Mark Mallory was a pseudonym for Morris Hershman who did a lot of writing in the mid-20th Century in the science fiction, war and crime genres. He was also a regular contributor to Mike Shayne Mystery Magazine.

“Girl Friend” is a diabolical little story told as an interrogation transcript of a 14 year-old girl accused of murder. As the story unfolds, the kid appears to be the daughter of a prostitute pressed into service herself. Her mom would command top dollar for the girl by telling the clients she was a twelve year-old virgin. As the nightmare narrative shifts into a murder confession, the brilliance of this nasty little story really takes shape. Despite the disturbing set-up, don’t skip this gem.

Midnight Caller by Wade Miller (January 1958)

Wade Miller was the popular collaboration of Robert Wade and Bill Miller that produced so many outstanding crime and adventure novels in the paperback original era. “Midnight Caller” is a short-short story - only two pages long - about a woman being menaced by a sexually-aggressive intruder in her bedroom. It’s a tense little story with a fun punch line at the end.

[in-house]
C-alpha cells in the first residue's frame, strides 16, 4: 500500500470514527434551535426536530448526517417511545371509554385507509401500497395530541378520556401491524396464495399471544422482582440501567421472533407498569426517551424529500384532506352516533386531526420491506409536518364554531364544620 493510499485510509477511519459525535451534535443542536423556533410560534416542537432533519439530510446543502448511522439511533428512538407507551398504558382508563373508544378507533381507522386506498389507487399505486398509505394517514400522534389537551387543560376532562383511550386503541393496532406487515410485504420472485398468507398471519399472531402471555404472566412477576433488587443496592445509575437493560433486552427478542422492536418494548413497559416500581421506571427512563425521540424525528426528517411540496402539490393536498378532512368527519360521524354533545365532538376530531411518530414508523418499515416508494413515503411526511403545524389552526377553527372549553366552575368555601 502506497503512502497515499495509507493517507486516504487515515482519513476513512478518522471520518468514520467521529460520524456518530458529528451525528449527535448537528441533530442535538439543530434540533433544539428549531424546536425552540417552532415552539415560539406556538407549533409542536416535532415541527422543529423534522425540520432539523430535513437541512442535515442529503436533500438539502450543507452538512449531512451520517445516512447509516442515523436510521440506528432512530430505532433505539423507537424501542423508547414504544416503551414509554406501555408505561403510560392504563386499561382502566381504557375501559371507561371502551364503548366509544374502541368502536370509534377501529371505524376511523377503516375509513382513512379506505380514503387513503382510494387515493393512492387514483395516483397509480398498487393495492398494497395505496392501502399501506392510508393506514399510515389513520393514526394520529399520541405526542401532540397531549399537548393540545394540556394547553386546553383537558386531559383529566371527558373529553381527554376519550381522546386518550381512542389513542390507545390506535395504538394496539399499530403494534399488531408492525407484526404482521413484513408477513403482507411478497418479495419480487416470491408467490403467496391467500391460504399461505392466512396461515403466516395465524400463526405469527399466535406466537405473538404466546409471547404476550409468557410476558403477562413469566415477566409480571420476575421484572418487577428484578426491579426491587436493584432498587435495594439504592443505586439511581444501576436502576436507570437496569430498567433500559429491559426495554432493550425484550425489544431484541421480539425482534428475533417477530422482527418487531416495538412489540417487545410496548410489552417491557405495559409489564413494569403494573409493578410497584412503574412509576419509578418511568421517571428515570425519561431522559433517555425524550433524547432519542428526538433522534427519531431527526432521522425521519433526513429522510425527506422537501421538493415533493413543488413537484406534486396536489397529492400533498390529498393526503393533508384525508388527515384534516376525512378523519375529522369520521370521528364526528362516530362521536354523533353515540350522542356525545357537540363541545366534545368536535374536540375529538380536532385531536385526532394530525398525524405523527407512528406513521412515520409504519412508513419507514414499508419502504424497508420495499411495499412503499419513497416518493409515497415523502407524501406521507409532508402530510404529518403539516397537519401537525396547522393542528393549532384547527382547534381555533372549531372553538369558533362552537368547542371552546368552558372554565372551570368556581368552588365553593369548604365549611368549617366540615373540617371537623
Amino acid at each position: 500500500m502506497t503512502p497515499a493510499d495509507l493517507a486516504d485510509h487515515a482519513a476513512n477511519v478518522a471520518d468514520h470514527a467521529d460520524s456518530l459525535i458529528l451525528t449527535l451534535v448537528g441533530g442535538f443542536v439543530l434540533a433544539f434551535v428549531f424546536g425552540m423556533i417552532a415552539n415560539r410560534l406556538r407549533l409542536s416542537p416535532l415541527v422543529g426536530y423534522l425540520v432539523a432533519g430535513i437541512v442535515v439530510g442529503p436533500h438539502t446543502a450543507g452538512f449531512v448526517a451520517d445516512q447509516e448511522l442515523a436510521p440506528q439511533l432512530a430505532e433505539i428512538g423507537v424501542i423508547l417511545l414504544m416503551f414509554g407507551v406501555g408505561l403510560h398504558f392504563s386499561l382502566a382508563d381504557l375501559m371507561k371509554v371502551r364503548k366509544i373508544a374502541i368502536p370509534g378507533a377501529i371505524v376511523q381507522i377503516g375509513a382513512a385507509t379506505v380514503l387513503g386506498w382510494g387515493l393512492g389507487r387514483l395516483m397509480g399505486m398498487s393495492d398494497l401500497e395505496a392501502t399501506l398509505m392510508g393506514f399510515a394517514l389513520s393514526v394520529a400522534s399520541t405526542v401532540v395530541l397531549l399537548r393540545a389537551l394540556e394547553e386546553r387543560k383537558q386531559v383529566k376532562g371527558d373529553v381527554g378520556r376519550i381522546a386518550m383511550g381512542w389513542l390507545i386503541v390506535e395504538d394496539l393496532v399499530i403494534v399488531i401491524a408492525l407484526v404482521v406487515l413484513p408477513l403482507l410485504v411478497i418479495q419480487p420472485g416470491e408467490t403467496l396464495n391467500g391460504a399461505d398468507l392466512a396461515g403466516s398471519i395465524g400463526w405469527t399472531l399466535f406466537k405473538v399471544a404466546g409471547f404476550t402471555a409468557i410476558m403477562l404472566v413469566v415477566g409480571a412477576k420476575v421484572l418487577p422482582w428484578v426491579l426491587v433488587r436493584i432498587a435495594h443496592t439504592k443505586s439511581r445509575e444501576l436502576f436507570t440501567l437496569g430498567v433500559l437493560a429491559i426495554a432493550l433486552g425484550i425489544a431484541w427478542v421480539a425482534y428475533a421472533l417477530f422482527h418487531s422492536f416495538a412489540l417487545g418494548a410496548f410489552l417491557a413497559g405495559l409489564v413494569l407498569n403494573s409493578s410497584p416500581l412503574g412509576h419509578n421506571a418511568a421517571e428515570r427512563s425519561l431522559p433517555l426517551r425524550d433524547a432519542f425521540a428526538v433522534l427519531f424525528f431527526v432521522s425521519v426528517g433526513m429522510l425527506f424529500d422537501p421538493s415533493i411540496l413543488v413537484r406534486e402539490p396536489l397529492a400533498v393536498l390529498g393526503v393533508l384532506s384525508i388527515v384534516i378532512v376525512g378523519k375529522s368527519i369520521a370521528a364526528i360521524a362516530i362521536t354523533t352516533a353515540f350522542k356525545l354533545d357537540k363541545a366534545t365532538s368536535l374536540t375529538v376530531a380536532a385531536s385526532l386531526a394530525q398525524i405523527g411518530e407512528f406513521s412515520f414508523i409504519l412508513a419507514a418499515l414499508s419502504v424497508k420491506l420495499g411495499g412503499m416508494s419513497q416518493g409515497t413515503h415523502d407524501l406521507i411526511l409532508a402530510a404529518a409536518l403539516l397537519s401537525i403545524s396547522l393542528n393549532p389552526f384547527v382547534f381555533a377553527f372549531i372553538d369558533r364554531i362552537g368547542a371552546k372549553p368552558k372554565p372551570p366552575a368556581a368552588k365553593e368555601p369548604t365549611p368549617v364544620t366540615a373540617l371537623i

Paperback Warrior Verdict:

The Best of Manhunt 2 is another masterpiece of short fiction that will be an essential part of any hardboiled library. I’m hoping that it’s another monster success for Stark House to justify more volumes in the future. Highly recommended.

Buy a copy of this book HERE

Thursday, January 31, 2019

Classification Homicide

In February 1955, “Classification: Homicide” began its publication history as the first of Jonathan Craig’s ‘Police File’ stories featured in Manhunt magazine. In 2016, the story was repackaged for the first time in paperback by Armchair Fiction as the B-Side of a double along with Dexter St. Clare’s “Saratoga Mantrap.” In it’s trade paperback incarnation, Craig’s “full novel” weighs in at 76-pages for a quick, breezy, and enjoyable read.

Before the review, some historical context: